15 Mar


Received this tonight from a friend, Jack at Conservative Insurgent, who asked “Remember this?” I never saw this before. This was my first time and it is excellent.

Do you remember this as an e-mail circulating in 2002 before MSM spread the misleading poison that eventually tainted some of the patriotic enthusiasm of some Americans. That the fervor of patriotism and pride in being an American has been eroded since 2002 is evidenced by the popular emails that circulated then and those that are being forwarded today. I haven’t seen enough of this ethos lately. A revival could begin by forwarding this one to your mailing list.


Your alarm goes off; you hit the snooze and
sleep for another 10 minutes.
He stays up for days on end.

You take a warm shower to help you wake up.
He goes days or weeks without running water.

You complain of a "headache", and call in sick.
He gets shot at, as others are hit, and keeps
moving forward.

You put on your anti war/don’t support the
troops shirt, and go meet up with your friends.
He still fights for your right to wear that

You make sure your cell phone is in your pocket.
He clutches the cross hanging on his chain
to his dog tags.

You talk trash on your "buddies" that aren’t with you.
He knows he may not see some of his buddies

You don’t feel like helping out your dad today, so you don’t.
He does what he is told.

You walk down the beach, staring at all the pretty girls.
He walks the streets, searching for insurgents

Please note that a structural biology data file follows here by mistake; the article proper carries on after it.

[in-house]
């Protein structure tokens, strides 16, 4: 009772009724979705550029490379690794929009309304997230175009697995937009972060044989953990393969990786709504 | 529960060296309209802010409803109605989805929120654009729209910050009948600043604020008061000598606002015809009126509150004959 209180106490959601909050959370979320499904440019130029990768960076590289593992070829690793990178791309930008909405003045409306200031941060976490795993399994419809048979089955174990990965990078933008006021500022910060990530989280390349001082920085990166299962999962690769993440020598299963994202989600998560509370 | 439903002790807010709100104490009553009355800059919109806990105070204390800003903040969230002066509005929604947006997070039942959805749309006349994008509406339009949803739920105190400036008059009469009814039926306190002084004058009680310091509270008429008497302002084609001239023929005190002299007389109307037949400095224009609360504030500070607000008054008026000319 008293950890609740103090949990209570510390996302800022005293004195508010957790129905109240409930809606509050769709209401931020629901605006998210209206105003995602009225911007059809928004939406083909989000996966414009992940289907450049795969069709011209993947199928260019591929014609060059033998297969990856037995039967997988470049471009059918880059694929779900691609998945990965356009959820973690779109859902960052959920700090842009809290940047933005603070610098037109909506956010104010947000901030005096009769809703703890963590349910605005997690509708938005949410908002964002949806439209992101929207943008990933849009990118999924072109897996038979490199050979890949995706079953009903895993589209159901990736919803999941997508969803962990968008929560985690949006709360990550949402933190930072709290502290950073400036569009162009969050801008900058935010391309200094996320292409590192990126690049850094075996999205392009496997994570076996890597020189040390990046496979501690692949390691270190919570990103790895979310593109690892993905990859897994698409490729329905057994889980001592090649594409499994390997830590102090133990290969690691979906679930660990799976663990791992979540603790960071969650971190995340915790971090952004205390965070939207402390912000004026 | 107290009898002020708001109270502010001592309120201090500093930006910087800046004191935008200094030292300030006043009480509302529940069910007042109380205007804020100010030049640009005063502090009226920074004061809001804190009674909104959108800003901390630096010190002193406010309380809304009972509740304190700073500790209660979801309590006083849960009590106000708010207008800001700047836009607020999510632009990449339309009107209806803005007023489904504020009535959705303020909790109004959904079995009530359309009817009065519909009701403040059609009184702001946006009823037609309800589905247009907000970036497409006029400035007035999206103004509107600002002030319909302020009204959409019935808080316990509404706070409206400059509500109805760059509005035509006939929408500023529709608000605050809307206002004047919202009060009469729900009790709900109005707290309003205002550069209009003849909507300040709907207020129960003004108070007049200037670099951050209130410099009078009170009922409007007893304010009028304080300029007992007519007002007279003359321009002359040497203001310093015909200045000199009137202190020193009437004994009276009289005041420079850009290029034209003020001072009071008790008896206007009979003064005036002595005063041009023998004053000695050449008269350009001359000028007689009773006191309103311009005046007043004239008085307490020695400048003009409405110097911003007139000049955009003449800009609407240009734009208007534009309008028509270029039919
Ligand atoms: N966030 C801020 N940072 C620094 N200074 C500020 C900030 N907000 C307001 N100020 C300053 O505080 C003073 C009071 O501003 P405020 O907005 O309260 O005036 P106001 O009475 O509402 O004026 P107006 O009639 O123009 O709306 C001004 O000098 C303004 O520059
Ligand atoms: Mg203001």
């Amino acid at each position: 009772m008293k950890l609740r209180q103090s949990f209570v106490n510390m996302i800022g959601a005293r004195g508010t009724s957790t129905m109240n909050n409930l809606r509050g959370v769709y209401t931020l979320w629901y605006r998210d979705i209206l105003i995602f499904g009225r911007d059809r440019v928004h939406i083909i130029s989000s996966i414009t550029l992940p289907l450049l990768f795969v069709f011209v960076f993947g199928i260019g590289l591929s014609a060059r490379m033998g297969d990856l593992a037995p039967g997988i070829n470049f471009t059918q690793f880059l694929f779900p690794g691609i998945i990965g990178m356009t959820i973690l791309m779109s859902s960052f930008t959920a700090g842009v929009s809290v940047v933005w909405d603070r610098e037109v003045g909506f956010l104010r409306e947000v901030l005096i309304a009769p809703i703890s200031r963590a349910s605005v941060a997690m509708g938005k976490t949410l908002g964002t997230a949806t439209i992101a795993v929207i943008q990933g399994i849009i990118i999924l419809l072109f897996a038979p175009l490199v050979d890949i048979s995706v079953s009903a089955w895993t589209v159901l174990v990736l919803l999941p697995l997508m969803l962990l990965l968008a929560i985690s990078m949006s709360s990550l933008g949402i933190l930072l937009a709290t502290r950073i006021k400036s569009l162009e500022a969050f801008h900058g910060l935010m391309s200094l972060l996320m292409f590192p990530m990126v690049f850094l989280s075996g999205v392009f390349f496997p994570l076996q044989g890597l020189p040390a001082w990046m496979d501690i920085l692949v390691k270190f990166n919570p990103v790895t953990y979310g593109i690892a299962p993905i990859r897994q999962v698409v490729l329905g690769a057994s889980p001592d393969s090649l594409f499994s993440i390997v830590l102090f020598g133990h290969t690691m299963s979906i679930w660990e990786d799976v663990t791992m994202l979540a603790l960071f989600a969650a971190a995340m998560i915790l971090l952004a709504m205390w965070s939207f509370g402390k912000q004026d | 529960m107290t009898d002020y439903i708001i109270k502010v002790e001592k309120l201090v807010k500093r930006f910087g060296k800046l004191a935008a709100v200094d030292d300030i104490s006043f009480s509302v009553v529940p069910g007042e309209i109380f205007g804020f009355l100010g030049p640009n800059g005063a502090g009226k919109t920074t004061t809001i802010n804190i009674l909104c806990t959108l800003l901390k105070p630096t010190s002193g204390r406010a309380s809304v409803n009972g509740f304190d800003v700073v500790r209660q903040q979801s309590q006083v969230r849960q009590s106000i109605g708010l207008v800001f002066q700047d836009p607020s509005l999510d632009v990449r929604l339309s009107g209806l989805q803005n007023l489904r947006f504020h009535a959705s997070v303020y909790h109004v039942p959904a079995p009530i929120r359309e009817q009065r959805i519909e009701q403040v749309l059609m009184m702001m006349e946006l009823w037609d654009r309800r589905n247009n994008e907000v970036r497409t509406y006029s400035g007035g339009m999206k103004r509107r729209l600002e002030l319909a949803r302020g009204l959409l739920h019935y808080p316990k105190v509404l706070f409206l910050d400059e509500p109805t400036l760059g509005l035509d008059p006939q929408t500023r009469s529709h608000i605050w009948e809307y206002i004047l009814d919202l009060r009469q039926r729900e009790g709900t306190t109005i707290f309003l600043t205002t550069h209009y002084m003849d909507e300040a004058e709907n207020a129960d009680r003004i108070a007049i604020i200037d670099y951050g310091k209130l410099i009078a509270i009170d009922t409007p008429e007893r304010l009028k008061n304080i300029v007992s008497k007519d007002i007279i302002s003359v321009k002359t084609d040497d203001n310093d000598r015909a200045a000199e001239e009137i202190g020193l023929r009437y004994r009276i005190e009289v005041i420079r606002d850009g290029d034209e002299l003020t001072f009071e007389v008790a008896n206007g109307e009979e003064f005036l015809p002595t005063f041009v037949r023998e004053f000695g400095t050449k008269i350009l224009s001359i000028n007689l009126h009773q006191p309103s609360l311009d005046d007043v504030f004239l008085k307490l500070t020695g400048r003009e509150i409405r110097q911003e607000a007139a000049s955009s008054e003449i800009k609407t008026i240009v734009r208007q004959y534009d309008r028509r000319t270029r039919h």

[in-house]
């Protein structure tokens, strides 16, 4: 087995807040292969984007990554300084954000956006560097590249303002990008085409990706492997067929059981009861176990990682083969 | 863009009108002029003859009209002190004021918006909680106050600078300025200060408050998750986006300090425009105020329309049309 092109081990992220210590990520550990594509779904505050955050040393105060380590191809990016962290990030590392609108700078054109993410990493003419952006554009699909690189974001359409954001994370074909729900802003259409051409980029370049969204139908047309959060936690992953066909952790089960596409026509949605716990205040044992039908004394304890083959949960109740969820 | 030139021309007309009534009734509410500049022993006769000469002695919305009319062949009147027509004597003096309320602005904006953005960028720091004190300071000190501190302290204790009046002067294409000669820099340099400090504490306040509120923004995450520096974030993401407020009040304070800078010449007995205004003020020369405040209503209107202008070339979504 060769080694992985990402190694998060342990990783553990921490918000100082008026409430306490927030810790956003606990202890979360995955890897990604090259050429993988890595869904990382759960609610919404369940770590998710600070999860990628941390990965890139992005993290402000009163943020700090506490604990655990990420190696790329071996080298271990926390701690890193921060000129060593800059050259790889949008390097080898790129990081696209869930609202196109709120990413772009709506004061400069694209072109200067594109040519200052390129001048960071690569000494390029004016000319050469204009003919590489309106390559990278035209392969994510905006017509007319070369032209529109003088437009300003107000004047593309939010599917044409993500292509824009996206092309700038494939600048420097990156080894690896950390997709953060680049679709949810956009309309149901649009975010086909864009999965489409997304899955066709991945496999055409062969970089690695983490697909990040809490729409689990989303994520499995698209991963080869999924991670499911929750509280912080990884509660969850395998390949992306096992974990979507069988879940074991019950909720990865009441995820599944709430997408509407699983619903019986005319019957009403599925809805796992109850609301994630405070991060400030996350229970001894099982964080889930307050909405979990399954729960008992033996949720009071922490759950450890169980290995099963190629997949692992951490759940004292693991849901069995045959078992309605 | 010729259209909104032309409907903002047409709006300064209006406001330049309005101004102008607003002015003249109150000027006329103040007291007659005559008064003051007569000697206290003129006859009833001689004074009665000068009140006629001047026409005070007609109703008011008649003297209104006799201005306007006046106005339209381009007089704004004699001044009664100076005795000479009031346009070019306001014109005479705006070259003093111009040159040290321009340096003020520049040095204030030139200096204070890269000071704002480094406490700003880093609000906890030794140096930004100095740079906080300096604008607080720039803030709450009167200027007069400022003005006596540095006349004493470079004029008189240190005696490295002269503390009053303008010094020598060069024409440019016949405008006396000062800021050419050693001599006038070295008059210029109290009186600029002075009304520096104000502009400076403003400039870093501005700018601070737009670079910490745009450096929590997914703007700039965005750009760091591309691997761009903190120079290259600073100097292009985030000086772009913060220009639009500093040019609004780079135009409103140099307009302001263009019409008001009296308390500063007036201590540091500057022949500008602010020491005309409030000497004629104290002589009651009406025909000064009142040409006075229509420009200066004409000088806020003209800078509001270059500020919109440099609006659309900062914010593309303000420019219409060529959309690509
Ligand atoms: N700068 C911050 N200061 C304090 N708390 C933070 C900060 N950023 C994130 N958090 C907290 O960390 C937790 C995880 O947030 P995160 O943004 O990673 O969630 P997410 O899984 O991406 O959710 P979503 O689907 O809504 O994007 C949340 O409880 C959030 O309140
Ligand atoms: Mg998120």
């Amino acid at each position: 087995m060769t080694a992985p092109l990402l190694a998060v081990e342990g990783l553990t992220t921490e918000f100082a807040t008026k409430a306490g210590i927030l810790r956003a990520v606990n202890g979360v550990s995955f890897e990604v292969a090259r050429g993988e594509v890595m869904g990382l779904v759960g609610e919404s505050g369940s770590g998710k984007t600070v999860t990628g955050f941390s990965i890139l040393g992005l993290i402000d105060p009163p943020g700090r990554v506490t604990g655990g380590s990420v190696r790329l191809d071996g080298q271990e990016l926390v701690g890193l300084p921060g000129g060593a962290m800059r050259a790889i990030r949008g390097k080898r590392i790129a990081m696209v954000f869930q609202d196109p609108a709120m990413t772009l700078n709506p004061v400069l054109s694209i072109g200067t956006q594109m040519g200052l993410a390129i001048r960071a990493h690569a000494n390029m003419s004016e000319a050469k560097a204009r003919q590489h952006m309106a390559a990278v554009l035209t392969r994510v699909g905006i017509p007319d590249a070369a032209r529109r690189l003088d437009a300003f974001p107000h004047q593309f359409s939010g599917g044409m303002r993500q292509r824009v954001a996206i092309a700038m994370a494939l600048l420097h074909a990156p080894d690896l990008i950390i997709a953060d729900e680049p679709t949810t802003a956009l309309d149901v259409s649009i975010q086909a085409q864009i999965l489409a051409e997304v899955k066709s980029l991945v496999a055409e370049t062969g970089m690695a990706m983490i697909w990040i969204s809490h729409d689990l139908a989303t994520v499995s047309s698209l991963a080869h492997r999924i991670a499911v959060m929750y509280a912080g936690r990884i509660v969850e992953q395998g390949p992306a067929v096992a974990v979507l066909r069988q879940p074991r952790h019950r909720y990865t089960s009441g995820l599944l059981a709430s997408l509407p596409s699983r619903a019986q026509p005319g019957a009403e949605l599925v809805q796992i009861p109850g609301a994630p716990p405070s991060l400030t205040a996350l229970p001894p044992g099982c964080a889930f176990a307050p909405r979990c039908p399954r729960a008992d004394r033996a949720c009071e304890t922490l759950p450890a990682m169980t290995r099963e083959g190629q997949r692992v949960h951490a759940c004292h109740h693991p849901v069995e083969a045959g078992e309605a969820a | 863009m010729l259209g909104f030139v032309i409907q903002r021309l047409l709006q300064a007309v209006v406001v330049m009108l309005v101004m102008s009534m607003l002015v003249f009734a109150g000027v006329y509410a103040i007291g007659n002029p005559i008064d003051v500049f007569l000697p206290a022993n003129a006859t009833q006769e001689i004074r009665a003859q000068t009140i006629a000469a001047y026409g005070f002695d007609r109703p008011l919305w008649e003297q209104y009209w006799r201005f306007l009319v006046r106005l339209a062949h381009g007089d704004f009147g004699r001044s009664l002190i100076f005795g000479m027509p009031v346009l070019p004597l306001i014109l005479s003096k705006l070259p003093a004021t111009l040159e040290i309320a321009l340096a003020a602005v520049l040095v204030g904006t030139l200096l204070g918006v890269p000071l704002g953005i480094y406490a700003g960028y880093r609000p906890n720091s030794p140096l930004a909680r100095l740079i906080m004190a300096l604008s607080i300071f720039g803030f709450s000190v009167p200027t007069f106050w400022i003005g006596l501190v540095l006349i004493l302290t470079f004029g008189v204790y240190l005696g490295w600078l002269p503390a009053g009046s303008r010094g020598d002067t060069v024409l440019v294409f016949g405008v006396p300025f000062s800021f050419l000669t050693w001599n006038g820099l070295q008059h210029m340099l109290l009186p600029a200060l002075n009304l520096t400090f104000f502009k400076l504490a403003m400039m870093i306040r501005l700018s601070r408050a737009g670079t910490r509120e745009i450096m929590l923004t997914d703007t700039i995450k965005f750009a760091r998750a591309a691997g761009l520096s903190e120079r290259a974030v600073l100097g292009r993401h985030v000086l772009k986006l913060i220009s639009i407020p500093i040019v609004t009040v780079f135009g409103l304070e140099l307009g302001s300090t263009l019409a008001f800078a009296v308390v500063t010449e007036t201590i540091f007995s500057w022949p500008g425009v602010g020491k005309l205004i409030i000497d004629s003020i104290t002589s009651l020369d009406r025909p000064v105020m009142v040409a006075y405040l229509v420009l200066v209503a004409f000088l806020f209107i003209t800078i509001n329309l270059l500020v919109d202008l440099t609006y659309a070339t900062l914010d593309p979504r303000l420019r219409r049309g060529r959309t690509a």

and terrorists.

You complain about how hot it is.
He wears his heavy gear, not daring to take
off his helmet to
wipe his brow.

You go out to lunch and complain because the restaurant got
your order wrong.
He does not get to eat today.

Your maid makes your bed and washes your clothes.
He wears the same things for months, but makes
sure his
weapons are clean.

You go to the mall and get your hair redone.
He doesn’t have time to brush his teeth today.

You are angry because your class ran 5 minutes over.
He is told he will be held an extra 2 months.
He does as
he is told.

You call your girlfriend and set a date for that night.
He waits for the mail to see if there is a
letter from home.

You hug and kiss your girlfriend, like you do everyday.
He holds his letter close and smells his
love’s perfume.

You ditch class to go to a movie.
He goes where he is told.

You roll your eyes as a baby cries.
He gets a letter with pictures of his new
child, and wonders
if they’ll ever meet.

You criticize your government and say that war never solves
He sees the innocent tortured and killed by
their own
government and remembers why he is fighting.

You hear the jokes about the war and make fun of the
men like him.
He hears the gun fire and bombs.

You see only what the media wants you to see.
He sees the bodies lying around him.

You are asked to go to the store by your parents. You don’t.
He does what he is told.

You stay at home and watch tv.
He takes whatever time he is given to call and
write home,
sleep, and eat.

You crawl into your bed, with down pillows, and try to
get comfortable.
He crawls under a tank for shade and a 5
minute nap,
only to be woken by gun fire.

You sit there and judge him, saying the world is a worse
place because of men like him.

only there were more men like him!

* Conservative Insurgent
* Indigo Insights

14 Mar

Free Turbo Tax Filing For Military